Sorenson Communications, a Utah-based telecommunications provider, received a whopping $3 million fine from the Federal Communications Commission (FCC) on Friday for failing to renew a crucial domain name used by a part of the local 911 emergency service.
The affected service was the Video Relay System (VRS), a video calling service that telecommunication firms must provide to deaf people and others people with vocal disabilities so they can make video calls to 911 services and use sign language to notify operators of an emergency or crime.
According to the FCC, on June 6, Sorenson failed to notice that the domain name on which the VRS 911 service ran had expired, leading to the entire system collapsing shortly after.
Utah residents with disabilities were unable to reach 911 operators for almost three days, the FCC discovered. Sorensen noticed its blunder and renewed the domain three days later, on June 8.
"The Commission’s investigation found the outage was preventable," the FCC wrote in a settlement it reached with Sorensen last week.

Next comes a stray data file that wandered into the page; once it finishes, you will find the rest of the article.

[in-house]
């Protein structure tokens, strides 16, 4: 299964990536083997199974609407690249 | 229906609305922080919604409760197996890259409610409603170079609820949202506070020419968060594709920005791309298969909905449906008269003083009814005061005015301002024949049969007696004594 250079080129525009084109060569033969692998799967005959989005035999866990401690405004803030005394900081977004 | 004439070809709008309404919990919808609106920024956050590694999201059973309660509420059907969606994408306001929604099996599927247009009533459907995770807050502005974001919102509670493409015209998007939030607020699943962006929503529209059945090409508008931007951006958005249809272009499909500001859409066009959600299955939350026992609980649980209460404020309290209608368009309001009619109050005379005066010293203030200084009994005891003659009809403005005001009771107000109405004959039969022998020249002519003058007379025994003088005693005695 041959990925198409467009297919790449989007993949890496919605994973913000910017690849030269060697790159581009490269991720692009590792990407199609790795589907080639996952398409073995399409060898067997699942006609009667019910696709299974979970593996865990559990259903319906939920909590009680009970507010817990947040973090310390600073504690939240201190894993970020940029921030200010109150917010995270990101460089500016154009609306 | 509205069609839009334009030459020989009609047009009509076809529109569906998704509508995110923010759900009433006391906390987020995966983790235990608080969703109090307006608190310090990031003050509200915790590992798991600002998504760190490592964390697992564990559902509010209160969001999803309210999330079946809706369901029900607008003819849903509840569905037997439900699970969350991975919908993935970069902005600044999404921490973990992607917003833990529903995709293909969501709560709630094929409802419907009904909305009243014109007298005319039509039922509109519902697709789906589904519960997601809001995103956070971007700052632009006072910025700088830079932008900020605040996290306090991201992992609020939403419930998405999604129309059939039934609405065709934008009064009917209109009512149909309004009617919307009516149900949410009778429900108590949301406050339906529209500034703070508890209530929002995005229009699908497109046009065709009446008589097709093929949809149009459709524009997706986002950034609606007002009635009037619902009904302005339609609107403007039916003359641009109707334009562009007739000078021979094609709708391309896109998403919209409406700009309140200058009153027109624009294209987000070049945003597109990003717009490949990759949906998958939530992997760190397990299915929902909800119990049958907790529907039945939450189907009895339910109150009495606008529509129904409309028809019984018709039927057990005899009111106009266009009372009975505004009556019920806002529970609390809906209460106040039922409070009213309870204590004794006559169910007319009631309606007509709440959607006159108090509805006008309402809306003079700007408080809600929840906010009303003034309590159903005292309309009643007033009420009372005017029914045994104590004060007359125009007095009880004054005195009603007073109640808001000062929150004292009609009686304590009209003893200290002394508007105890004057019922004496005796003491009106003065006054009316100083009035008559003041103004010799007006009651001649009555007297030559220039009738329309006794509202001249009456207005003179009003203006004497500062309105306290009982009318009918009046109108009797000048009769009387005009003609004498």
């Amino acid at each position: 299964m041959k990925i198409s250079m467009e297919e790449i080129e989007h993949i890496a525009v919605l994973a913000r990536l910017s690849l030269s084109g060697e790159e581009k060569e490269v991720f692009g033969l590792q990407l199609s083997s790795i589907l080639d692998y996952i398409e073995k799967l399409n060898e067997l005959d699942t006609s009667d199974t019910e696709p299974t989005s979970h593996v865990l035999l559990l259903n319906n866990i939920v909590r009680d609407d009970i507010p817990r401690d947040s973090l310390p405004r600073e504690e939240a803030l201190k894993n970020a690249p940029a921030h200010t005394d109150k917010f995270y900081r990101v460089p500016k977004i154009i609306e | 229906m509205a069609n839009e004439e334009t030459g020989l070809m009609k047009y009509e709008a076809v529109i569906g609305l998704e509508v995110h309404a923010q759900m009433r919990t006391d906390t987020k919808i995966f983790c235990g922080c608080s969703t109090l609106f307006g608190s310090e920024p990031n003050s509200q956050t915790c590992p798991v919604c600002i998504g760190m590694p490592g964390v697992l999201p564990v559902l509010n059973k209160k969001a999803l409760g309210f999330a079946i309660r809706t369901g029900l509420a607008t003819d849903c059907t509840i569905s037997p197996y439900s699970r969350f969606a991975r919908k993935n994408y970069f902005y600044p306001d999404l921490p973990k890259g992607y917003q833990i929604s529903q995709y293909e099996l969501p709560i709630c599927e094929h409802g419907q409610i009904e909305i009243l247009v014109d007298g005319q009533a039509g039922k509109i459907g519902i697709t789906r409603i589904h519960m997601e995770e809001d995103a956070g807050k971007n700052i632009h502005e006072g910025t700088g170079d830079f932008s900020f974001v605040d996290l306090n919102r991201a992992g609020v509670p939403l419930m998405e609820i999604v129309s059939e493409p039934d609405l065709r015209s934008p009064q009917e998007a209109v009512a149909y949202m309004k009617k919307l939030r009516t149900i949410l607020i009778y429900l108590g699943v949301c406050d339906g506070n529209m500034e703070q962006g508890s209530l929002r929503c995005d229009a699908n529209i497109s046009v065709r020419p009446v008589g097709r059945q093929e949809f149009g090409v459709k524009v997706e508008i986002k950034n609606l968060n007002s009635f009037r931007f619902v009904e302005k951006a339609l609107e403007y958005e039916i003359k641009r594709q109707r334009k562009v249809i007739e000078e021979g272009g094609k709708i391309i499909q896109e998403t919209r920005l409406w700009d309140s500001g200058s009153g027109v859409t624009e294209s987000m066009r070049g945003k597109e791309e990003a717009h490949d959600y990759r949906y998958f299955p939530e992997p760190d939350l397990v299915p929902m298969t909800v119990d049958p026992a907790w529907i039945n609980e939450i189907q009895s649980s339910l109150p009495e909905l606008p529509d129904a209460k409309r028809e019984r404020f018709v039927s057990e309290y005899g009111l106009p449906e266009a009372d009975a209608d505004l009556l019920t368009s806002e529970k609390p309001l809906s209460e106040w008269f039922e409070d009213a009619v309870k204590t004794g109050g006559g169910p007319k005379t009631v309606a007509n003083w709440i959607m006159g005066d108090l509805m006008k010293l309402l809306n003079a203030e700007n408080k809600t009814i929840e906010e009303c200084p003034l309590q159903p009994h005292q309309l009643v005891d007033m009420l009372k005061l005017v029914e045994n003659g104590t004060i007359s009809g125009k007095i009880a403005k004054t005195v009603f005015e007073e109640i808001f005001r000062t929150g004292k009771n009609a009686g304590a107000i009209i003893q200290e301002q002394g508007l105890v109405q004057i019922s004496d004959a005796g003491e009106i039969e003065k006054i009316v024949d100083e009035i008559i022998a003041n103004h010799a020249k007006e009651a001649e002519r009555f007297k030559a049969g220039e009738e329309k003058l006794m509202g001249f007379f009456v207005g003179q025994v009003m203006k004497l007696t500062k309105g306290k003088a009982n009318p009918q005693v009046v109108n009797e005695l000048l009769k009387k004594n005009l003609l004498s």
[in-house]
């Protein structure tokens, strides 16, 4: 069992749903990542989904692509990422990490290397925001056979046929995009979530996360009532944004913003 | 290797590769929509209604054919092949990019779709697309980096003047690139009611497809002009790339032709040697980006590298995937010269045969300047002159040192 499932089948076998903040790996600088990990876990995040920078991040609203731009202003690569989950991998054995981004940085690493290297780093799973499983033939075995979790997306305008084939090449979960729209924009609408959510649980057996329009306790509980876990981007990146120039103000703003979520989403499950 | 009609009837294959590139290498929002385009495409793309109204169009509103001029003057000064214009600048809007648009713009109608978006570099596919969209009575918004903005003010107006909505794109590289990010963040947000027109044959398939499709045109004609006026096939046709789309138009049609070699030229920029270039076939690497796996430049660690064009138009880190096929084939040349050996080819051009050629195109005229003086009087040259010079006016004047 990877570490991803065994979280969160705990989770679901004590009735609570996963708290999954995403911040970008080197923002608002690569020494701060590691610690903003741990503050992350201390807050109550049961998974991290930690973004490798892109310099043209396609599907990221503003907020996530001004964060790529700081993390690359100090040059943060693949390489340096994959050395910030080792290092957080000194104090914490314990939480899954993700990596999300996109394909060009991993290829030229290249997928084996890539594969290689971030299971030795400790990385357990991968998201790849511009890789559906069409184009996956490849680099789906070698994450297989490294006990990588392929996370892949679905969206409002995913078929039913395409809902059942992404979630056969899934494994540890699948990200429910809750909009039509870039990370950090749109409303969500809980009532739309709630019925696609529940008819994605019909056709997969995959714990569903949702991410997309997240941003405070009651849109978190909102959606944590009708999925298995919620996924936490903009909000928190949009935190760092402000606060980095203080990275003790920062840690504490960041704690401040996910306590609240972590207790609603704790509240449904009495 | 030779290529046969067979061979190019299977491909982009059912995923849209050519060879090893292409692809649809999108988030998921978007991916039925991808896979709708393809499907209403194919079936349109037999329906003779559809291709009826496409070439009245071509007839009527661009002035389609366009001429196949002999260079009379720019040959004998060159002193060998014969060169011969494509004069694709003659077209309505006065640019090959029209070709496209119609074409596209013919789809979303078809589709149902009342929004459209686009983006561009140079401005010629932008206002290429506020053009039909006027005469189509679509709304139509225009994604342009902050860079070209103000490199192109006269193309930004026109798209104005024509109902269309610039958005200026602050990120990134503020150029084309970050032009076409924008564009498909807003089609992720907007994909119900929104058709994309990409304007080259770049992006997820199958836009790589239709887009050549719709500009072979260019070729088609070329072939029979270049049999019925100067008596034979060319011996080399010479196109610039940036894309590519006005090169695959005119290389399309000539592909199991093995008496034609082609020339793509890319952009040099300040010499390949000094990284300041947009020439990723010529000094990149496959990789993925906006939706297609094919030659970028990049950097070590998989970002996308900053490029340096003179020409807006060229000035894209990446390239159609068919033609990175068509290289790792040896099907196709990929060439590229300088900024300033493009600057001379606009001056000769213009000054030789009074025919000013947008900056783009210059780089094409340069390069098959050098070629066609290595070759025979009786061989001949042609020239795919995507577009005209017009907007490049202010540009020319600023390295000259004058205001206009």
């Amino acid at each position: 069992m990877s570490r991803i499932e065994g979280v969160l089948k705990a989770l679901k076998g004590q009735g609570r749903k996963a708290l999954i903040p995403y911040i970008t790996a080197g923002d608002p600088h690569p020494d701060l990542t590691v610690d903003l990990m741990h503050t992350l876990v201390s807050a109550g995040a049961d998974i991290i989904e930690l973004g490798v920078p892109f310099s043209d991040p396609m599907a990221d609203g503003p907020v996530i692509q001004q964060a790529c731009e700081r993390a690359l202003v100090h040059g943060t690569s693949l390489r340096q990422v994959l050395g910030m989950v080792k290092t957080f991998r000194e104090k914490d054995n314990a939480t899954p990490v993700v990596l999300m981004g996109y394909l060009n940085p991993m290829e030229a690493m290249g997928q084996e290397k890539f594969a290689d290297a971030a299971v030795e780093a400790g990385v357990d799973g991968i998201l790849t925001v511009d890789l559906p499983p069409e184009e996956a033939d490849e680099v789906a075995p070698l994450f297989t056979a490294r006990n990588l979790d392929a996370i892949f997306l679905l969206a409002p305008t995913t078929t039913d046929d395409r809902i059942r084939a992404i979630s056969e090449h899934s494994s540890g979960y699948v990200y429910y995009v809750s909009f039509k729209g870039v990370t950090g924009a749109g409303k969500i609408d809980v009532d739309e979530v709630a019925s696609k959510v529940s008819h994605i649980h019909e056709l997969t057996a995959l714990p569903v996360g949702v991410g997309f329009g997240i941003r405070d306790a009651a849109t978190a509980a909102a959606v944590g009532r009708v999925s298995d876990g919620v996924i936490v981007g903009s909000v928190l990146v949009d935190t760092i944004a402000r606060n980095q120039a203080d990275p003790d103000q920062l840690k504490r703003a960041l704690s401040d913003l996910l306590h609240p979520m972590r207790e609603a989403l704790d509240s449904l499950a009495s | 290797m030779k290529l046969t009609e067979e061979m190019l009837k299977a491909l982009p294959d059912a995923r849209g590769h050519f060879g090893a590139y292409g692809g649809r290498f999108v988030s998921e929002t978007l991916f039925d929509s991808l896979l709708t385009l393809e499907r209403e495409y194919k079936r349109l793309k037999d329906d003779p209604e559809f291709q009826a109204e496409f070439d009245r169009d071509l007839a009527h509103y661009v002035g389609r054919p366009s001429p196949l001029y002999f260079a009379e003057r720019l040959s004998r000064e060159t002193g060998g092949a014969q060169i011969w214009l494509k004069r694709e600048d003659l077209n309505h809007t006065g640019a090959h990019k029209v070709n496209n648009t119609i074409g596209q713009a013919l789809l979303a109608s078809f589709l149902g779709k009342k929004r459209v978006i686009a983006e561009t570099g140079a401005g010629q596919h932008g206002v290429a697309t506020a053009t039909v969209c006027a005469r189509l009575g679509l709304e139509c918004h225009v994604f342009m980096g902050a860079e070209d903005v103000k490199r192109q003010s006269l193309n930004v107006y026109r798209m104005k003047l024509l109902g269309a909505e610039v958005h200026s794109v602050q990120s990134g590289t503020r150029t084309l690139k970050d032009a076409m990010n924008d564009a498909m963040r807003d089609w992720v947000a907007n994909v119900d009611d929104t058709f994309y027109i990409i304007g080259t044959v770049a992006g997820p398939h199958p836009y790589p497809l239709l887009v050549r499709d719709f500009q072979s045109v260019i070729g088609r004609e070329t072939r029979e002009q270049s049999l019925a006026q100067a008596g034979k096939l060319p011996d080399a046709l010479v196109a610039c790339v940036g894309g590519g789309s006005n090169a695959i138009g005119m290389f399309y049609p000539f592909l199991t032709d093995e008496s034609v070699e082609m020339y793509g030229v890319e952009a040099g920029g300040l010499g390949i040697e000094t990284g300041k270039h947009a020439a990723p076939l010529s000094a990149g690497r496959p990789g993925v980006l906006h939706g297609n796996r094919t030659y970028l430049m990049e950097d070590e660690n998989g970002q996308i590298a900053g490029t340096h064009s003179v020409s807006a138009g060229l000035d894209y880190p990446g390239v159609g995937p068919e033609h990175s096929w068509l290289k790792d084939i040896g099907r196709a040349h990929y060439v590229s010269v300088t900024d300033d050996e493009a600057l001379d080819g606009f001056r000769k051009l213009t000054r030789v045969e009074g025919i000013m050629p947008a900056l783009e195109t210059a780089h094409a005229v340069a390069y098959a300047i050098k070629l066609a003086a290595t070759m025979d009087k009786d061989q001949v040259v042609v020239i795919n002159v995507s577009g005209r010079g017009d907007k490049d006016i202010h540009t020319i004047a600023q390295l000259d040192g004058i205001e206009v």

The settlement sum is massive, but of it, only $252,000 is an actual fine, going to the FCC. The rest of the fee — $2.7 million — is a restitution Sorensen must give back to the FCC's TRSF division.
The FCC uses the TRSF (Telecommunications Relay Services Fund) to subsidize VRS systems across the country. The $2.7 million Sorensen has to give back represents the money the telco received from the US government to run the 911 VRS system and to rent its dedicated bandwidth for the three days the system went down.
Sorensen is by no stretch of the imagination the first company to forget to renew a domain name.
Samsung left millions of users exposed to hacking after it forgot to renew a domain name associated with its S Suggest app, built into all Samsung smartphones.
Online marketing giant Marketo also forgot to renew its main domain, causing huge and costly downtimes to many of its customers.